North Dakota Municipal Court Criminal Jury Trial

If You’ve Been Charged With A Crime In A North Dakota Municipal Court, You Must Assert Your Right To A Jury Trial Or Lose It.

May 24, 2024

Few American institutions are more iconic than the jury trial. Not only is trial by one’s own peers the defining feature of our justice system, it’s a symbol of our democracy and our shared ideals. This was certainly the view of our founding fathers. Thomas Jefferson once called trial by jury “the only anchor ever yet imagined by man, by which a government can be held to the principles of its constitution.” John Adams, a trial lawyer himself, called representative government and trial by jury “the heart and lungs of liberty” and feared that “[w]ithout them we have no other fortification against being ridden like horses, fleeced like sheep, worked like cattle and fed and clothed like swine and hounds.”

Within the criminal justice system, in particular, the right to trial by jury is considered sacrosanct. In fact, when a criminal defendant pleads guilty the judge will typically ask numerous questions to ascertain whether the accused fully understands and appreciates that he or she is giving up that most valued of rights. How then is it possible to waive that right by accident? The answer lies within one of the quirks of North Dakota’s municipal courts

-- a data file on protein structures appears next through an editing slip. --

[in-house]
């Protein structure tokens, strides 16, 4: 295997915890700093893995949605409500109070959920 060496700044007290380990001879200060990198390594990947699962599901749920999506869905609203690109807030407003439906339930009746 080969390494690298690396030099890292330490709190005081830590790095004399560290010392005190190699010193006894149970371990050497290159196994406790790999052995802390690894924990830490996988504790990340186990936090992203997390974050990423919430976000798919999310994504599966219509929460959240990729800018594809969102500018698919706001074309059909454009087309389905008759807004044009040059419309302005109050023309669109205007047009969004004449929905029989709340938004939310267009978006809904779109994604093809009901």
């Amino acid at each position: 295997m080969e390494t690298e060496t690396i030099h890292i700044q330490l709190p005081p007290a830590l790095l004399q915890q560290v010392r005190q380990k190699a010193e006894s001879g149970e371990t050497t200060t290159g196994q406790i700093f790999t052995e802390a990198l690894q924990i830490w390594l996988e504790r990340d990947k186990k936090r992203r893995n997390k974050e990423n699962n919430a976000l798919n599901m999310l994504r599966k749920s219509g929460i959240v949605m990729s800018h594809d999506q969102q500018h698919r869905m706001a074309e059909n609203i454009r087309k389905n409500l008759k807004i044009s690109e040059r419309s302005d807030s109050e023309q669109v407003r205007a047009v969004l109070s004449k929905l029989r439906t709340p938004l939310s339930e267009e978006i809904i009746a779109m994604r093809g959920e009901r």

North Dakota’s district and municipal courts are very different institutions. Unlike district courts, where each case automatically proceeds towards a jury trial, municipal courts cannot host jury trials. As the North Dakota Supreme Court has explained “a case in municipal court must be transferred to district court to obtain a jury trial.” City of Bismarck v. Fettig, 1999 ND 193, ¶ 5, 601 N.W.2d 247. In order to make this transfer a written demand for a jury trial must be filed in municipal court within 28 days of the arraignment. N.D.C.C. § 40-18-15.1. If such a demand isn’t made in a timely manner, that right to trial by jury is waived.

If you’ve been charged with a crime in municipal court, don’t lose your most important right through inaction.  Make sure you fully understand your rights and what it takes to preserve them by contacting an attorney as soon as possible. 

For help with criminal matters in North Dakota or Minnesota (including charges in North Dakota municipal courts), please contact SW&L Attorneys at 701-297-2890. For future articles, check out our blog. This article is for informational purposes only and is subject to our disclaimer.